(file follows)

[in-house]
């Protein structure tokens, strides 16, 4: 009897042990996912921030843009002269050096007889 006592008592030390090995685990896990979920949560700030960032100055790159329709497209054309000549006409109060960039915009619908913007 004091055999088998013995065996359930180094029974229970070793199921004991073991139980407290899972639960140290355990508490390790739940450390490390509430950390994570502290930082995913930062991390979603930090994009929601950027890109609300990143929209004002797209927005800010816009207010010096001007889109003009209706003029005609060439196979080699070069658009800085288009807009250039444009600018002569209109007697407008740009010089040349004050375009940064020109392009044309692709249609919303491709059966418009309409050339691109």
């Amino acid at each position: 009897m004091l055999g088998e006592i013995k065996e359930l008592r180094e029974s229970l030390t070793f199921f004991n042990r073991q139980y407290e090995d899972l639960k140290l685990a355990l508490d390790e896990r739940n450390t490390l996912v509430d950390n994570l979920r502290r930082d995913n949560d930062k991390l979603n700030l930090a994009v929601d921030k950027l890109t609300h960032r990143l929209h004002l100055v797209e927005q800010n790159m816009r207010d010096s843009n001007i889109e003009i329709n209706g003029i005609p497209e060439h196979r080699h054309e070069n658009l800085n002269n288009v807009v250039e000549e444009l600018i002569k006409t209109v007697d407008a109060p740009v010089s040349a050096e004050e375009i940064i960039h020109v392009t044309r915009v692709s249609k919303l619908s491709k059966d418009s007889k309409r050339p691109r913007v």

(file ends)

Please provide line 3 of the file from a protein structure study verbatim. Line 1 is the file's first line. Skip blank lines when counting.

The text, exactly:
């Amino acid at each position: 009897m004091l055999g088998e006592i013995k065996e359930l008592r180094e029974s229970l030390t070793f199921f004991n042990r073991q139980y407290e090995d899972l639960k140290l685990a355990l508490d390790e896990r739940n450390t490390l996912v509430d950390n994570l979920r502290r930082d995913n949560d930062k991390l979603n700030l930090a994009v929601d921030k950027l890109t609300h960032r990143l929209h004002l100055v797209e927005q800010n790159m816009r207010d010096s843009n001007i889109e003009i329709n209706g003029i005609p497209e060439h196979r080699h054309e070069n658009l800085n002269n288009v807009v250039e000549e444009l600018i002569k006409t209109v007697d407008a109060p740009v010089s040349a050096e004050e375009i940064i960039h020109v392009t044309r915009v692709s249609k919303l619908s491709k059966d418009s007889k309409r050339p691109r913007v």